Most of the pilots who lost their lives
in the Vietnam war were flying jet
fighters or helicopters when they died.
There was a group known as forward
air controllers (FACs) who flew the
small observation planes that many
general aviation pilots use today.
One of those aircraft is the Cessna L-19,
a version of the original Cessna 305.
Designated the O-1 (observation)
Bird Dog when put into service in Vietnam
, many now serve as towplanes in glider
operations. Several L-19s
were refitted with larger engines and are
now known as the Super Mountaineer.
One hundred and twenty two O-1 pilots
were lost in combat between 1963 and
1972. Politicians of the day said they
were defending the world against
Communism. Somehow they involved
the U.S. in a war in a tiny corner of the
globe, and sent a generation of youth to
fight it for them. History shows
the way it was handled was arguably a
terrible mistake, and America s
most unpopular military involvement.
Richard Nixon is quoted as saying
he would not be the first U.S. president
in history to lose a war. Young
Americans were sent 8,000 miles from home
to fight for a cause so many failed to
Conditions were brutal in the Vietnam
conflict, both in the air and on the
ground. FAC pilots were
particularly vulnerable to enemy fire as
they flew low and slow above the jungle,
searching, observing, and directing
attacks on NVA troop and gun positions.
I have flown the L-19 many hours,
thankfully in peacetime, towing gliders
in the mountains of British Columbia. It
is a super-strong and powerful aircraft
with the bare-bones, green military
interior. Ive sat in the
stiff seat and imagined the numerous
radios and weapons controls that were
once attached to all the holes drilled in
the panel. The side windows are
set so that the cockpit is wider at the
top than the bottom, allowing excellent
downward visibility. Everything
about the plane is tough, from the
landing gear to the heavy control stick,
but at times no match for anti aircraft
artillery and large caliber machine-gun
There is a permanent memorial for the
soldiers and pilots killed or missing in
action in Vietnam. Its called the
Vietnam Veterans Memorial Wall, and is
situated in Washington , D.C.Built in
1982, it makes no political statement
about the war, rather it provides a place
for reflection and for visitors to
contemplate their own feelings.
Over 58,000 names are inscribed in the
glossy, black granite. Those of us who
have been termed baby
boomers, are in the age group of
Vietnam vets. We lived through the
60s and remember the war,
mostly through radio and television news
reports. Back then, there were
times when there was as much violence on
the streets in American cities as there
was in the jungles in southeast Asia.
Protesters let their feelings
about the war be known on a daily basis.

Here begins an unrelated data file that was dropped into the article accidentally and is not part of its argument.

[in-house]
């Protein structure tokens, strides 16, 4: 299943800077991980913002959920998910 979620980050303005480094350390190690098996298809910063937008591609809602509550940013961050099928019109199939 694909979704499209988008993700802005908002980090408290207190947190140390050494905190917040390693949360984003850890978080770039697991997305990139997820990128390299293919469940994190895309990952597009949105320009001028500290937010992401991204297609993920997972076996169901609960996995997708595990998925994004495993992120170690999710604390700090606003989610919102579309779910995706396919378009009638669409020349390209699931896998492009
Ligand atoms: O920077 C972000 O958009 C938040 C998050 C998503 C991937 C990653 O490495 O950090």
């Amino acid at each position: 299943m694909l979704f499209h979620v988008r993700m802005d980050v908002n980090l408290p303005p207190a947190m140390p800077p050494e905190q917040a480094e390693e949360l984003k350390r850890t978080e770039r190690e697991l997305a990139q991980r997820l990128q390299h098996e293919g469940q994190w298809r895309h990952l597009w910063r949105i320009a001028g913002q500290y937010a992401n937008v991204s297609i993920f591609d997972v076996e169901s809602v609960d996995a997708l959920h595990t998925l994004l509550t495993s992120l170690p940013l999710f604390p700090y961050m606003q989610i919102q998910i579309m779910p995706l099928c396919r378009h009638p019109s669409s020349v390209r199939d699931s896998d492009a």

For the most part, Canadians were
not as close to it all, but over the
years, I have developed an interest in
the history and accounts of the
experiences of the soldiers and pilots in
that conflict. Many veterans have
written excellent biographies and graphic
recollections of their experiences.
I read every book I can find.
Having flown over 200 hours in the
L-19, it seems to bring about a closer
understanding for me of what those FAC
pilots had to work with. Many
times while in the air it crossed my mind
just how thankful I was that nobody was
shooting at me.
I will probably never get to Washington ,
D.C. so will not see the Vietnam Wall.
However, there are replicas of it
that are trucked around the country and
temporarily set up in various locations
so that folks like us can view them.
I was lucky enough to be in a
southwest U.S. city in March of 2009 when
the memorial was brought there. As
it is something Ive often wanted to
visit, I went down to the park to see
just what its all about. It
is difficult to put into words the
feelings and emotions felt by visitors
when they see so many names and realize
each one was a young, healthy and
dedicated citizen. Each name
belongs to someone whose life was taken
far too early, before any hope of
reaching the potential they had.
They all died a brutal, terrifying death
for a cause that was so unpopular at the
Wars never seem to make much sense.
But as long as there are people
who have different ideologies and the
freedom to express them, there will be
conflicts and violence. The
Vietnam war is for many reasons, a more
personal one to me. And
standing beside the wall, reading all the
names on it brought out feelings of
sadness, made worse by seeing other
visitors who searched for the names of
loved ones killed in action.
If ever the opportunity comes along for
me to fly the L-19 again, Ill feel
the presence of the ghosts of one hundred
and twenty two pilots who lost their
lives in the plane.